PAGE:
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Arsenic Species in Seaweeds Commercially Available in the United States


Seaweeds are integral parts of the diet in many Asian countries and demand by American markets is increasing, owing in part to actual and perceived health benefits of seaweeds, as well as the growing popularity of international foods. While seaweeds are known to have nutritional values, they also contain higher arsenic than most foods and beverages. Since inorganic arsenic is a known carcinogen, human exposure studies and regulatory guidelines focus on this fraction. However, such approach disregards species of potential or unknown toxicity especially when applied to foodstuffs of high total arsenic concentrations resulting from a great diversity of arsenic species.

The new study:
Arsenic speciation analysis for the identification of the different forms of arsenic is required to investigate the health risks related to the consumption of seaweeds as part of the diet. In order to do so for the seaweeds offered on the U.S. market, researchers from the U.S. FDA analysed 46 seaweed samples purchased from the U.S. market for total arsenic and arsenic speciation. Selected samples were from 10 different species that belong to brown, green, and red macroalgae.

The seaweed samples were dried in an oven at 70°C, ground to fine powder, and sieved. For the determination of total arsenic, 0.5 g of the powdered samples were digested by HNO3 and H2O2 in a microwave system at 250°C for 15 min with a 30 min linear ramp.

Water-soluble and nonpolar arsenic were extracted from the seaweeds with deionized water after vortexing and heating at 90°C for 30 min with a 45 min linear ramp. Extracts were cooled to room temperature, and centrifuged for 10 min at 3000 rpm. Supernatants were filtered through 0.45 µm pore size syringe filters. Water-soluble arsenicals were speciated by anion and cation exchange high-pressure liquid chromatography−inductively coupled plasma mass spectrometry (HPLC−ICP-MS), and nonpolar arsenic was collectively determined by ICP-MS after the extract was digested in acid.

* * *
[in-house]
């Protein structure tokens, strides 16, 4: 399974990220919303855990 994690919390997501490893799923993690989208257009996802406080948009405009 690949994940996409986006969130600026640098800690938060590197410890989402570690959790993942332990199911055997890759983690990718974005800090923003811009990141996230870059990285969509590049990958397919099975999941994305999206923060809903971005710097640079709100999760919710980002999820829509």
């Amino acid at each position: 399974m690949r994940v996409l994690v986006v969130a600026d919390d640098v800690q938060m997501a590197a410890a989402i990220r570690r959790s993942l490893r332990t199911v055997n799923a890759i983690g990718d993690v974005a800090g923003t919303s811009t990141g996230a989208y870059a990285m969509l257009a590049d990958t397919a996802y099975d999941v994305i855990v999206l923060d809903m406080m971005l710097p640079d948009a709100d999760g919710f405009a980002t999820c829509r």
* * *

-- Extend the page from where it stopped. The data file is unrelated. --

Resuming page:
Analyte quantification was based on external calibration using standards prepared on the day of analysis for a working range between 0.1 and 50 ng/g. The total arsenic concentration in the seaweeds varied greatly, ranging from 3 to 105 µg/g. In general, as observed already in previous studies, brown seaweeds had higher arsenic than red and green algae with hijiki showing the highest concentrations. While more than 70% of the arsenic in hijiki, kombu, nori, oarweed, and laver was extracted with water, wakame and sea lettuce were found to have significantly lower fractions of water-soluble arsenic. On the other hand, these seaweeds contained the highest fractions of nonpolar arsenic species (38% in sea lettuce and 39% in wakame).  

Since seaweeds contain the greatest number of arsenic species among marine samples, a single chromatographic separation mode is not adequate for reliably identifying and quantifying the extracted species. Therefore, in order to achieve efficient separation of anionic, cationic, and neutral species, the authors used anion and cation exchange chromatographic methods. Using the two methods, a total of 15 known and 14 unknown species were identified. The greatest diversity of arsenic species was observed in knotted wrack, dulse and hijiki. Arsenosugars were the major water-soluble arsenic species in most seaweeds. Besides arsenosugars, DMA was found in all the samples. Other species such as arsenocholine (AsC), dimethylarsinoyl ethanol (DMAE), dimethylarsinoyl propionate (DMAP) and trimethylarsine oxide (TMAO) were found in few samples mostly at trace levels. Due to a lack of standards, many peaks could not be identified with certainty. The total amount of such unknown species rarely surpassed 2% of the total arsenic. Inorganic arsenic accounted for 0.1−59% of the tAs in the seaweeds. The highest percentages and concentrations were in hijiki and oarweed at above 1 mg/kg.

The authors concluded, that a low extraction efficiency and poor chromatographic recovery observed for some samples presented challenges to a more complete understanding of arsenic species in seaweeds that should be addressed in future studies.

The original publication

Mesay Mulugeta Wolle,* Todor I. Todorov, and Sean D. Conklin, Arsenic Species in Seaweeds Commercially Available in the United States, ACS Food Sci. Technol., 1 (2021) 511−523. DOI: 10.1021/acsfoodscitech.0c00120

Used Instrumentation:

Thermo Scientific - Element-2 ICP-MS
Agilent Technologies - 1260 HPLC
Agilent Technologies - 7900 ICP-MS

Related studies (newest first):

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Related EVISA Resources

Link Database: Human exposure to arsenic from the diet
Link Database: Analytical Methods for Arsenic Speciation Analysis
Link Database: Toxicity of inorganic Arsenic

last time modified: November 26, 2023


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